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RUNNING DOES NOT STRENGTHEN

I would like to clear up the big misconception that you will get stronger by running. Contrary to popular belief, RUNNING DOES NOT STRENGTHEN and for this reason a vast majority of our patients are runners of some sort. Some have completed marathons and Ironman triathlons. Some do it recreationally for stress relief or to eat whatever they desire. Others are getting off the couch and trying to get back into shape. What ever your reasoning is for running, the most important thing to remember is that running is great for improved cardiovascular endurance, stress relief, and a weight loss boost, but it will not strengthen you.

Muscular endurance is not the same thing as muscular strength. Muscular endurance is the ability of one or multiple muscles to sustain a repetitive, sub-maximal force or contraction over an extended period of time. Muscular strength is related to the muscle’s ability to move or produce a maximal force on an object. Imagine the difference in a Prius that gets upwards of 51 miles to the gallon verses a vintage muscle car running at 8 miles to the gallon. One has endurance, while the other has power and strength. One you would take across the country on a trip, the other down a drag strip. Now don’t get me wrong, I’m not promoting that everyone should completely abandon their workout routine, become meatheads in the gym and start performing Olympic lifts. I’m just saying endurance is very different from strength. If you are a runner, you need to understand this difference to protect yourself against injury and extend your running life.

Nearly every runner that comes through our clinic has one of two stories: I have been training for (insert the race of your choice) and this began hurting or I run because (insert reason) and this started hurting. The ultimate reason for the injury is typically weakness isolated in the hips and/or lower abdominals. Many of the runners that I treat do not understand this difference between muscular endurance and strength. One automatically assumes that “I have to be strong because… I can run 26.2 miles” or “… I can run a mile in 6 minutes”. This is a very poor assumption and always leads down the road to an injury. As a runner, it is necessary for one to diversify workouts. Strength training is just as important, if not more, as the long 20 mile run on Sundays because it is what will help you maintain good form and prevent a breakdown in the running cycle. Endurance is easy to get, but it is also the weakest part in the chain. Strength comes by a little bit harder, requires more focus and dedication, but it is what supports the entire chain. Understanding the importance of having a balance of strength and endurance is the key to have a long and safe running career.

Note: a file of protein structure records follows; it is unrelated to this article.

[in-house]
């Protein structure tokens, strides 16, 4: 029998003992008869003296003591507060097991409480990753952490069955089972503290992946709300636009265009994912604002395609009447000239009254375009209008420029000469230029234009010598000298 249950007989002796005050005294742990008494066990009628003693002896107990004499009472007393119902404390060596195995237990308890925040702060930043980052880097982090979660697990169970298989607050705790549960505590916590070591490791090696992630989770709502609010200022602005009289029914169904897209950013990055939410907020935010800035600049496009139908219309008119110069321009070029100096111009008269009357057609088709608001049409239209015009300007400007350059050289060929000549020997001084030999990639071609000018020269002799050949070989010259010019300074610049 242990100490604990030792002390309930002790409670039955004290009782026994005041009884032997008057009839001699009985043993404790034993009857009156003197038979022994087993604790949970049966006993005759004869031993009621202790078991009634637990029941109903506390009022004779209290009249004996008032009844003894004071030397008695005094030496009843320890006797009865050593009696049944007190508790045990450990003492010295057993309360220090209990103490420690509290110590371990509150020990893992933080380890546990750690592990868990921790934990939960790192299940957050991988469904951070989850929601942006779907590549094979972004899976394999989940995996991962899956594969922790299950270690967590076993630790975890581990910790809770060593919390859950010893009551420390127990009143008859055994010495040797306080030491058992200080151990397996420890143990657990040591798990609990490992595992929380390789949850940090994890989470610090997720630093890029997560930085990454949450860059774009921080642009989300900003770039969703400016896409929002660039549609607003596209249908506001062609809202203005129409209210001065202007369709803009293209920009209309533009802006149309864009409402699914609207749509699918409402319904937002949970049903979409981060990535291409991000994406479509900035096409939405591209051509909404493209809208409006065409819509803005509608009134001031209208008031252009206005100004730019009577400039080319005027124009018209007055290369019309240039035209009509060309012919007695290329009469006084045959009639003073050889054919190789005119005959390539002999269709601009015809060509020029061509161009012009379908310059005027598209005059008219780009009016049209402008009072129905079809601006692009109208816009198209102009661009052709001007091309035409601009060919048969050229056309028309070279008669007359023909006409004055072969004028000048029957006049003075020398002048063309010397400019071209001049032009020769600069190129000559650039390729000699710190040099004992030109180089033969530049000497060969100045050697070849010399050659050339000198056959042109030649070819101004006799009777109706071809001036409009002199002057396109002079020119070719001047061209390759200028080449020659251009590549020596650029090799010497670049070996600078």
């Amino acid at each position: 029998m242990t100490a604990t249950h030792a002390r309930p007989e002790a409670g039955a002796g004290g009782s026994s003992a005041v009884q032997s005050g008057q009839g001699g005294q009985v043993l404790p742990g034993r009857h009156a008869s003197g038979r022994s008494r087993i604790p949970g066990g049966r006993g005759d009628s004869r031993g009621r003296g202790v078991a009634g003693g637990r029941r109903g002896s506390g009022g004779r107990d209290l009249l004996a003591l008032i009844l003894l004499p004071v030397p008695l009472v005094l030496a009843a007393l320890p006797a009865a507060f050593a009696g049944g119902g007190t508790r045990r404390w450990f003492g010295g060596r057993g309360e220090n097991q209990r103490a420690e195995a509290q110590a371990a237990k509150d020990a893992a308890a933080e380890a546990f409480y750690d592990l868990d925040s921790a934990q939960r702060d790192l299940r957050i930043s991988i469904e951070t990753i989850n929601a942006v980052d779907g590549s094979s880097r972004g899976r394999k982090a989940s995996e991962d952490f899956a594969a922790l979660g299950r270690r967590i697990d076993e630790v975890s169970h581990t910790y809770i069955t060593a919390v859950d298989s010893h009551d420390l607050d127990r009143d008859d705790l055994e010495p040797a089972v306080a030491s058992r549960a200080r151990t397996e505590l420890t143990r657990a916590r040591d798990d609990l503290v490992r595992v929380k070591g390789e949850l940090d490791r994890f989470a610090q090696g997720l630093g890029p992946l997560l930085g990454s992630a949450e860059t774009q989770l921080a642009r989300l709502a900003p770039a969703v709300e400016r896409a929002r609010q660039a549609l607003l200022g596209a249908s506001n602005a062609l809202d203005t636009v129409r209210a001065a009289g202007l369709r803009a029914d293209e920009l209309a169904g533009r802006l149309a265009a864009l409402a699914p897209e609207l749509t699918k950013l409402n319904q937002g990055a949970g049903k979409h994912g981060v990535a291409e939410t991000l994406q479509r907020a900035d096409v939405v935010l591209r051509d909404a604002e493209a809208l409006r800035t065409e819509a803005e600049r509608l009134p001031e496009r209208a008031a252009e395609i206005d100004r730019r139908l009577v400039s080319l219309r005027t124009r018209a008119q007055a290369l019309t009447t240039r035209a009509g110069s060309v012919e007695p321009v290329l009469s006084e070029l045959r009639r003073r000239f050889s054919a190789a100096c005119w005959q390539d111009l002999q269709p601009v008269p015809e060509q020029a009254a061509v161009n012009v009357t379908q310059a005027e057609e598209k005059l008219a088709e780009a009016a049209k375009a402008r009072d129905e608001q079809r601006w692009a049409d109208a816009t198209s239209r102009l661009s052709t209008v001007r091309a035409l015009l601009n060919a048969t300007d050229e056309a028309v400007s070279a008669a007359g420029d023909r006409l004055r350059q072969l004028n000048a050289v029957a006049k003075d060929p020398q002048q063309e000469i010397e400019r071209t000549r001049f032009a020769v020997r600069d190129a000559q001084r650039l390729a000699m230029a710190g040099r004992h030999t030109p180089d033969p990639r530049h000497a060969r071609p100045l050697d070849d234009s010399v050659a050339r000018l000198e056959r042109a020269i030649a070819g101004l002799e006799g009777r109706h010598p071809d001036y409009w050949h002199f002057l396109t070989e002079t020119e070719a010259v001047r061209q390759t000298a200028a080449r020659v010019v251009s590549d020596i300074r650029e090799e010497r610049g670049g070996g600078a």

If you are currently running and are pain and problem free, that is great, but before a small amount of weakness develops into a problem take a look at your training program and start strength training (your body weight is all you need to get started). If you are hurting or feel uncomfortable in your running cycle, do not hesitate to call until you cannot run and have to shut it down for months. Many weaknesses are easily identified and easily corrected if caught soon enough by a professional at FIRST CHOICE PHYSICAL THERAPY. Don’t wait until it is too late!

Brent Holtgrewe
Director of MVP Sports Enhancement